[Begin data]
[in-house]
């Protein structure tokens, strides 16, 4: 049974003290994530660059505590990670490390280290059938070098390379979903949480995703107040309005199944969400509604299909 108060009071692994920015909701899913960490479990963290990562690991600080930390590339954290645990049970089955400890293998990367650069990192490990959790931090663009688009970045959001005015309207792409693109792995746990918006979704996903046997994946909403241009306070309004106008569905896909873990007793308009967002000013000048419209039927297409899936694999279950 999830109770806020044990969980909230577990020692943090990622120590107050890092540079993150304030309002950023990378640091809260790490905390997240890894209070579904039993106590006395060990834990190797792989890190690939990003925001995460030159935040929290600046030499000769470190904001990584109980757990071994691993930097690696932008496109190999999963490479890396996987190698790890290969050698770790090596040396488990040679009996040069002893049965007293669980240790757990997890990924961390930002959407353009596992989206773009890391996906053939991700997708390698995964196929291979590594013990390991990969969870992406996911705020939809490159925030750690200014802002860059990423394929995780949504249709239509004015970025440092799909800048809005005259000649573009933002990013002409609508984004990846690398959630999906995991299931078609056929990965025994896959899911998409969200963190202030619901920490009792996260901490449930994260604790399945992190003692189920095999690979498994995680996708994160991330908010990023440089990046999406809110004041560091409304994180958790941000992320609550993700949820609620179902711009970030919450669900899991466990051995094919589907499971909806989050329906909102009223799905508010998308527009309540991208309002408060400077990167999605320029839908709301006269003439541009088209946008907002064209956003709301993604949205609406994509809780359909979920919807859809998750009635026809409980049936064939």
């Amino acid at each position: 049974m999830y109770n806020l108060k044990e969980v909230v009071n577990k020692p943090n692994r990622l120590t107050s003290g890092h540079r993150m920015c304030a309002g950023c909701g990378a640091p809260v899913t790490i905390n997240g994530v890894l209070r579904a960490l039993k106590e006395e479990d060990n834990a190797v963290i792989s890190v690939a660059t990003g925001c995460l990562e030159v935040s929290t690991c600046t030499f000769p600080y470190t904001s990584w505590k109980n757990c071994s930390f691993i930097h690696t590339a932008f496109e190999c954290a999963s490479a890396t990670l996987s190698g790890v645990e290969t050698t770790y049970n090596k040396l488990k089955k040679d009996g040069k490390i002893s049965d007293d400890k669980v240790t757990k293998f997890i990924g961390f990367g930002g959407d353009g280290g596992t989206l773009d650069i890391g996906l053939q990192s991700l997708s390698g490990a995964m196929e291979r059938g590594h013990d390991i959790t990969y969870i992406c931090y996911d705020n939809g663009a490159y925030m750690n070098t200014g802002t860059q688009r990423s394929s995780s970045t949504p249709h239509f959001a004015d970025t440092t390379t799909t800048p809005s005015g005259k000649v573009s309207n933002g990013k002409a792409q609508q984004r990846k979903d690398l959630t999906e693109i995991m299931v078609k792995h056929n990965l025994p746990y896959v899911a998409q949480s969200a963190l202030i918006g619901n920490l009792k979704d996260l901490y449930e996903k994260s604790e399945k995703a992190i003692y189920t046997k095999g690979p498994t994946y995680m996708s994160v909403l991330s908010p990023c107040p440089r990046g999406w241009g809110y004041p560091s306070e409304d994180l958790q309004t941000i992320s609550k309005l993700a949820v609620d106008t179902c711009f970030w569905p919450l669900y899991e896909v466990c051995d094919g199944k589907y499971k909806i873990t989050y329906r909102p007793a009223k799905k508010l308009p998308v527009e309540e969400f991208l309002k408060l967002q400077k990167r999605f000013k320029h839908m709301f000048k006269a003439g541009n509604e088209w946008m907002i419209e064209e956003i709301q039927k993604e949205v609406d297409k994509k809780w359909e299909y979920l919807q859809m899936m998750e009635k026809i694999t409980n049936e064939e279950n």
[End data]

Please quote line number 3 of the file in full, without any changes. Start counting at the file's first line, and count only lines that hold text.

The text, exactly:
């Amino acid at each position: 049974m999830y109770n806020l108060k044990e969980v909230v009071n577990k020692p943090n692994r990622l120590t107050s003290g890092h540079r993150m920015c304030a309002g950023c909701g990378a640091p809260v899913t790490i905390n997240g994530v890894l209070r579904a960490l039993k106590e006395e479990d060990n834990a190797v963290i792989s890190v690939a660059t990003g925001c995460l990562e030159v935040s929290t690991c600046t030499f000769p600080y470190t904001s990584w505590k109980n757990c071994s930390f691993i930097h690696t590339a932008f496109e190999c954290a999963s490479a890396t990670l996987s190698g790890v645990e290969t050698t770790y049970n090596k040396l488990k089955k040679d009996g040069k490390i002893s049965d007293d400890k669980v240790t757990k293998f997890i990924g961390f990367g930002g959407d353009g280290g596992t989206l773009d650069i890391g996906l053939q990192s991700l997708s390698g490990a995964m196929e291979r059938g590594h013990d390991i959790t990969y969870i992406c931090y996911d705020n939809g663009a490159y925030m750690n070098t200014g802002t860059q688009r990423s394929s995780s970045t949504p249709h239509f959001a004015d970025t440092t390379t799909t800048p809005s005015g005259k000649v573009s309207n933002g990013k002409a792409q609508q984004r990846k979903d690398l959630t999906e693109i995991m299931v078609k792995h056929n990965l025994p746990y896959v899911a998409q949480s969200a963190l202030i918006g619901n920490l009792k979704d996260l901490y449930e996903k994260s604790e399945k995703a992190i003692y189920t046997k095999g690979p498994t994946y995680m996708s994160v909403l991330s908010p990023c107040p440089r990046g999406w241009g809110y004041p560091s306070e409304d994180l958790q309004t941000i992320s609550k309005l993700a949820v609620d106008t179902c711009f970030w569905p919450l669900y899991e896909v466990c051995d094919g199944k589907y499971k909806i873990t989050y329906r909102p007793a009223k799905k508010l308009p998308v527009e309540e969400f991208l309002k408060l967002q400077k990167r999605f000013k320029h839908m709301f000048k006269a003439g541009n509604e088209w946008m907002i419209e064209e956003i709301q039927k993604e949205v609406d297409k994509k809780w359909e299909y979920l919807q859809m899936m998750e009635k026809i694999t409980n049936e064939e279950n």